My win in the Second Competitive Computer Strategy Tournament at M.I.T. with a new and unique solution and my reading of Professor Robert Axelrod's then unpublished work on the use of machine learning to simulate solutions to the iterated Prisoner's Dilemma, a two-person strategic situation, as a development of his computer tournaments of the early '80s, pointed me to a fruitful area of research.

Using the Genetic Algorithm (GA), a new optimisation technique from machine learning, I became the first economist in the world to publicly present the results of using the GA to examine an economic issue in 1988: A paper read at the Econometric Society's Australian Congress in Canberra (August), and a paper read at the Allied Social Sciences Associations meetings in New York (December), again under the ægis of the Econometric Society. One paper has been provisionally accepted for publication by Computational Economics, which will please Professor Robert Axelrod of the University of Michigan, who wrote to me in 1989 that this paper deserved a wide audience. Representing these strategies led me to the concepts of finite automata and their graphical representations from computer science. This in turn led me to means of conceptualising and measuring the complexity of such strategic behaviour

The GA simulates "evolution" of solutions to maximization problems, using a kind of "natural selection" in deriving the next "generation" of possible solutions. As such, it provides an operational link between the study of economic institutions and evolutionary processes. I define the firm as a bundle of decision rules, and use the GA to generate distinct firms or organisations and letting the behaviour of the decision-rule interactions emerge as the computer experiment progresses. My research implements a simulation of a Schumpeterian process, where the GA can generate "good" bundles, given each environment of competitors, through natural selection.

Strategies (sets of rules mapping from state to action) for playing repeated games can be represented as strings in such a way as to allow use of the genetic algorithm (GA) to search for higher-scoring strategies. This is done by pitting the strategies against each other and using the highest-scoring strategies to derive a new generation of strategies in a simulation of natural selection and sexual reproduction.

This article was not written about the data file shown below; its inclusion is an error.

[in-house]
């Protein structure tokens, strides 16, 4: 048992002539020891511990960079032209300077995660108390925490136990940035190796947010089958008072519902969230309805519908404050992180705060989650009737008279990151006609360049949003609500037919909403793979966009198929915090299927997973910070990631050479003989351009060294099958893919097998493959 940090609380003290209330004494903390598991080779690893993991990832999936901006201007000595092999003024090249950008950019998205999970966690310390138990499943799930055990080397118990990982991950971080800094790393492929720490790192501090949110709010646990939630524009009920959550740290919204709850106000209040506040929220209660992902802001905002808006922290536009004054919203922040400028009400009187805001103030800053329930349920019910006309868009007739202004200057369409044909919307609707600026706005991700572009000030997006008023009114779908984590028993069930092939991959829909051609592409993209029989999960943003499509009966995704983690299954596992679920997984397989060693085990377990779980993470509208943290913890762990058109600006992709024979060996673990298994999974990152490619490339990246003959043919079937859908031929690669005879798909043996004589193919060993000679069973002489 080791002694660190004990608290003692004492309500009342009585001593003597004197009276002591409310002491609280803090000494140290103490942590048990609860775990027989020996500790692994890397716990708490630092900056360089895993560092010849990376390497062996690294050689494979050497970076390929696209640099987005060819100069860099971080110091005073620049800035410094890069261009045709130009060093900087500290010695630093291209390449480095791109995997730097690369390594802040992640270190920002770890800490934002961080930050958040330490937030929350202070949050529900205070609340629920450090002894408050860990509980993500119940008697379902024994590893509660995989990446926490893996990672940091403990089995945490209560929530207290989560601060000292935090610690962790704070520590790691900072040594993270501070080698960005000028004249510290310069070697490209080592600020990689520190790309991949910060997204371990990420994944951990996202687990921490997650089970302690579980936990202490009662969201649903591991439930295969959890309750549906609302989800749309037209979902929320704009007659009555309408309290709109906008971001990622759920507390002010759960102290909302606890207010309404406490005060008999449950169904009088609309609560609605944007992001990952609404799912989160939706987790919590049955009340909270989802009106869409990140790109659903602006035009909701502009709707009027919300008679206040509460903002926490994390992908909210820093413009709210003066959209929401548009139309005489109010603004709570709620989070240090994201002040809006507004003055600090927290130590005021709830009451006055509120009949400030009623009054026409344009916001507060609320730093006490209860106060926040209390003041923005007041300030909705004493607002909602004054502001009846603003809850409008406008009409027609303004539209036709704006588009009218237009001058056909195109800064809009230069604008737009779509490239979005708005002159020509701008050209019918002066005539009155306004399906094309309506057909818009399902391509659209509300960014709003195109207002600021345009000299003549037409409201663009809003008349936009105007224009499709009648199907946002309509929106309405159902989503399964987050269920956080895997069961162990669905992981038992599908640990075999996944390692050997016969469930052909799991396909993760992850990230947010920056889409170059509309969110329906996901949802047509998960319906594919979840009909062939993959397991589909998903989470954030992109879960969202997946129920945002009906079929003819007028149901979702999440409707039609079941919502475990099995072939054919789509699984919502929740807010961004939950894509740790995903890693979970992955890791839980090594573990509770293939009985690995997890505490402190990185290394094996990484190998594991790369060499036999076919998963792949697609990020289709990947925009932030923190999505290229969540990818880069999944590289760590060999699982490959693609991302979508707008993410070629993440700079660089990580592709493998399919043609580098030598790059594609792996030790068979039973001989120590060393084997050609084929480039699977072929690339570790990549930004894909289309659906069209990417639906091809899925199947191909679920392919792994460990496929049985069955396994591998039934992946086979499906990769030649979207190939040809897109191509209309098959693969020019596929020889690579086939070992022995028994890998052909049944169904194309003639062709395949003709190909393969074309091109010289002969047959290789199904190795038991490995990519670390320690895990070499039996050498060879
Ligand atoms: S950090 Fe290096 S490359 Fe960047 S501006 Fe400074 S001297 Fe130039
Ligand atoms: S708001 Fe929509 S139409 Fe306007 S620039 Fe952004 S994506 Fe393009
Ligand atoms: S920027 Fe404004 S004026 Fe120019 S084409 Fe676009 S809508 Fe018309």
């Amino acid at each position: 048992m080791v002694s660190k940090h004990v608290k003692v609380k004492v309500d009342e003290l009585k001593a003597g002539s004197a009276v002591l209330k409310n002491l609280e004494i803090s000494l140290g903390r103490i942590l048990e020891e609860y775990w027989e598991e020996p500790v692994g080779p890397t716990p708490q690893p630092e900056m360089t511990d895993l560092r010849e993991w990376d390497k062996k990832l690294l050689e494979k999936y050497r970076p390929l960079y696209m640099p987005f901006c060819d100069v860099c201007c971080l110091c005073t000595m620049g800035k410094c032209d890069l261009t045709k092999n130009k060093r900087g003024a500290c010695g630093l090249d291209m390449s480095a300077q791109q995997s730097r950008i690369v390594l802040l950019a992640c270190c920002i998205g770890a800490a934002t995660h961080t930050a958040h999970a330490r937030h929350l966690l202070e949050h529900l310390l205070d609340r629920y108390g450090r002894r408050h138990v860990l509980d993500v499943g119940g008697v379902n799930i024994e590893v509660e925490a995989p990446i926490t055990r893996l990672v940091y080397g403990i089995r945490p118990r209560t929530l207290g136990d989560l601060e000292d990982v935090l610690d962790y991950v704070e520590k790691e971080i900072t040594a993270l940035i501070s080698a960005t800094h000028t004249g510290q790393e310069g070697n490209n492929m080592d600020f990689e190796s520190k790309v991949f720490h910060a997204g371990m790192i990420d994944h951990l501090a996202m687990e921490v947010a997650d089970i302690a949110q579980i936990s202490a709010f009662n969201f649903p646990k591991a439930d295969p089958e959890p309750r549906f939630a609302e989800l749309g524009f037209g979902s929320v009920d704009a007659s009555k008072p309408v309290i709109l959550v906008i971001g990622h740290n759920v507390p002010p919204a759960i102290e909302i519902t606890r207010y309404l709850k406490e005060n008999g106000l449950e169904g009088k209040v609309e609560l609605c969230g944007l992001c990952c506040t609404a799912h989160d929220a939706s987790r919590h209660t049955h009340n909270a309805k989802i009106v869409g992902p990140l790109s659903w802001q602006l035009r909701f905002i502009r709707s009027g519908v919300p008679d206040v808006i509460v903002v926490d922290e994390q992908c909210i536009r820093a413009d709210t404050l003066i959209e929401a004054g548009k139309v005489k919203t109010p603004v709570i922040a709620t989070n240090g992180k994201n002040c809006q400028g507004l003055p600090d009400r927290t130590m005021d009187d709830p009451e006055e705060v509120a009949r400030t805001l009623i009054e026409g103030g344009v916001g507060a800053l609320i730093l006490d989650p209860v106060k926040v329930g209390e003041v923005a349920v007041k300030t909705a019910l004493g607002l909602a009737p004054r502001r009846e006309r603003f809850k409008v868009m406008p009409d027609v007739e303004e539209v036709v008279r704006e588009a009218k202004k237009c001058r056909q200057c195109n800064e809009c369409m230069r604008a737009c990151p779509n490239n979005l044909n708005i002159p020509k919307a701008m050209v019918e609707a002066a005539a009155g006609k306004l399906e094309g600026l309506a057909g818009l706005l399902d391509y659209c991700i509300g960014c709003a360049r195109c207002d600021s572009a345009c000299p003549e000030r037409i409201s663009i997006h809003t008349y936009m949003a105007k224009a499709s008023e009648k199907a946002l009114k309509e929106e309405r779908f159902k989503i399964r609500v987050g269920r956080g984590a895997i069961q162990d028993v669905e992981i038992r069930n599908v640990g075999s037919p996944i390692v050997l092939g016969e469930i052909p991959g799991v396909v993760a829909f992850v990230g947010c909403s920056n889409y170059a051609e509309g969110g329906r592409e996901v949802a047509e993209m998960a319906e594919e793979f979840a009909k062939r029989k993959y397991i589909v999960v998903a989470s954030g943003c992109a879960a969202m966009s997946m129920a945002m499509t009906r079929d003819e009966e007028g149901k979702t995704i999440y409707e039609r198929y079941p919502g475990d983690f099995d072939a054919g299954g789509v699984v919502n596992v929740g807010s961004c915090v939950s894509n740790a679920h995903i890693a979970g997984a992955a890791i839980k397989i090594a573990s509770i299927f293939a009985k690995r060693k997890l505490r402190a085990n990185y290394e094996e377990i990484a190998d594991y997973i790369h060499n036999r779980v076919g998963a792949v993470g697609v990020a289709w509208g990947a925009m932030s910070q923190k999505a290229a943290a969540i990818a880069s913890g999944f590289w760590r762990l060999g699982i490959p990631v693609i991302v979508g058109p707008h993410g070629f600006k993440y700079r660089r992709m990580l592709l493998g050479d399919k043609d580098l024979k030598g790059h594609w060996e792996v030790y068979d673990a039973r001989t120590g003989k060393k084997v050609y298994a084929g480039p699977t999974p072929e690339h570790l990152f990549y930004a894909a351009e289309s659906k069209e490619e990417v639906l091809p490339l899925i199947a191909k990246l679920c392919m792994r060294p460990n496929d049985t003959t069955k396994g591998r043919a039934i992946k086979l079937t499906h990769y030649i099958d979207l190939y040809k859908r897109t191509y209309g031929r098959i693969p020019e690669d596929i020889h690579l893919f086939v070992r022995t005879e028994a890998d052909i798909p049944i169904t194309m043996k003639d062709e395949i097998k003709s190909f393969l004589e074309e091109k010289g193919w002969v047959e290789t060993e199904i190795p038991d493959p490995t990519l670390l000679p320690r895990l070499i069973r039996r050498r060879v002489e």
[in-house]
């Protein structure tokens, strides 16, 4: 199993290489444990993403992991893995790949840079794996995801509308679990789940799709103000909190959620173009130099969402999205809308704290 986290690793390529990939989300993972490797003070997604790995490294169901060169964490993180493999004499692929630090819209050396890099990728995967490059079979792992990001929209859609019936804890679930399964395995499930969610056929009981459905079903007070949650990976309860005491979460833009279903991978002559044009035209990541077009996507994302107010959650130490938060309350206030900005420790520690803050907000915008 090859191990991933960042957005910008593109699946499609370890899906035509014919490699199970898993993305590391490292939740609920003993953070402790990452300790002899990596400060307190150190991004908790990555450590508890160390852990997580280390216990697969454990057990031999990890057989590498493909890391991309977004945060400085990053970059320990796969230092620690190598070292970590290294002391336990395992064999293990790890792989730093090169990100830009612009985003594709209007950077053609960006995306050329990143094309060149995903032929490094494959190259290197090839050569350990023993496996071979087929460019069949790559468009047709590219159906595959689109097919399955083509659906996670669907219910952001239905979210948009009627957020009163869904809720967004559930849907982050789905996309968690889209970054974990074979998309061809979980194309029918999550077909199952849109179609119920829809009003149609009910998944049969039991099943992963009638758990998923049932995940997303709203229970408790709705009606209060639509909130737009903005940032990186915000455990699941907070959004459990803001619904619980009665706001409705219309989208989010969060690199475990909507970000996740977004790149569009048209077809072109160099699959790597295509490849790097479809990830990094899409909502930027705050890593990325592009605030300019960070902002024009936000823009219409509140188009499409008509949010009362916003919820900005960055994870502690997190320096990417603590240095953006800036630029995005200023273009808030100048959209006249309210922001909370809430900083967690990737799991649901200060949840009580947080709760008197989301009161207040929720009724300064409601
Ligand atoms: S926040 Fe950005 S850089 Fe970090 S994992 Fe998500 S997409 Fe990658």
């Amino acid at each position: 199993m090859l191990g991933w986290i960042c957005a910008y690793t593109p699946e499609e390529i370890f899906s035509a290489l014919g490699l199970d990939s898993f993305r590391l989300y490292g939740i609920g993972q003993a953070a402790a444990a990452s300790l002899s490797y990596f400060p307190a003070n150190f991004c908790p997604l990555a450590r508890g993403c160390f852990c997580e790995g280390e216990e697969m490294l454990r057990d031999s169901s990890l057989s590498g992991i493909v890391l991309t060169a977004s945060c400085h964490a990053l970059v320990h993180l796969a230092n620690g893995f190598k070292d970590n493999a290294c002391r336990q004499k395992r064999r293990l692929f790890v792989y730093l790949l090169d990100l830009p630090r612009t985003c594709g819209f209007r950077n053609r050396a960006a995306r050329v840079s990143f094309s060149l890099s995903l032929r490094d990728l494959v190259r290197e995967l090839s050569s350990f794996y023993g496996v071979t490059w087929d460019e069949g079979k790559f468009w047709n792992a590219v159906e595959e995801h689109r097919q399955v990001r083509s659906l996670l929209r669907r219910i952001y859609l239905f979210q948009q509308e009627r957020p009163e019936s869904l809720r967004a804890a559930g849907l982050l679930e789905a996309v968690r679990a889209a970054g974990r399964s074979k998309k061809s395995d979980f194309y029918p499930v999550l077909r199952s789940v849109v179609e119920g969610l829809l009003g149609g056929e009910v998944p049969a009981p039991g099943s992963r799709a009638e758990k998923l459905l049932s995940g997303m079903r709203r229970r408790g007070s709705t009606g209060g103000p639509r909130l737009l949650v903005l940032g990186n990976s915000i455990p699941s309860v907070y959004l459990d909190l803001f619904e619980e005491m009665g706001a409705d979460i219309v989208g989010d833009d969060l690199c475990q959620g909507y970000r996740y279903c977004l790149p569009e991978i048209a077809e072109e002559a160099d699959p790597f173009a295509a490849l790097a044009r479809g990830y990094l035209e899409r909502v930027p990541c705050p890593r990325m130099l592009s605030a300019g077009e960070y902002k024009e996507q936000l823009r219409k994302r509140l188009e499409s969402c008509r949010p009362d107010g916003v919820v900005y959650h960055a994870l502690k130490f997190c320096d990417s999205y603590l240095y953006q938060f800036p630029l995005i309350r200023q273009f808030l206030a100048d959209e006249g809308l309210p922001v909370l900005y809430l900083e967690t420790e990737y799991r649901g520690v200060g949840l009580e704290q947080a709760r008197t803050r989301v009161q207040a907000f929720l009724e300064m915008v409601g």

An increasing number of economists are now using GAs and related tools, including Professors Jasmina Arifovic (McGill), Brian Arthur (Stanford), John Miller (CMU), Thomas Sargent (Chicago), Margaret Slade (UBC), and a number of economists associated with the Santa Fe Institute, which I visited in February and March, 1993.

Within the framework of repeated games, rationality demands a high level of pattern recognition, memory, and computing. The concept of "bounded rationality" in which the memory, or the computing ability, or competence at pattern recognition of the actors are limited, may, however, be sufficient to generate the observed behaviour, particularly dynamic oligopolistic behaviour. I model economic actors as boundedly rational stimulus­response automata, which can be estimated from historical data. Several papers have recently been positively reviewed by Professor Robert Wilson of Stanford University.

Advances in game theory and oligopoly theory and the development of machine learning have only recently allowed such a research program to be undertaken. No-one else has examined the estimation of automata from patterns of stimulus­response behaviour in repeated strategic interactions. No-one else has used such estimated machines with machine learning to search for better contingent strategies. Such research advances understanding of oligopolistic behaviour and the theory of repeated strategic interactions, to improve the efficiency of resource allocation.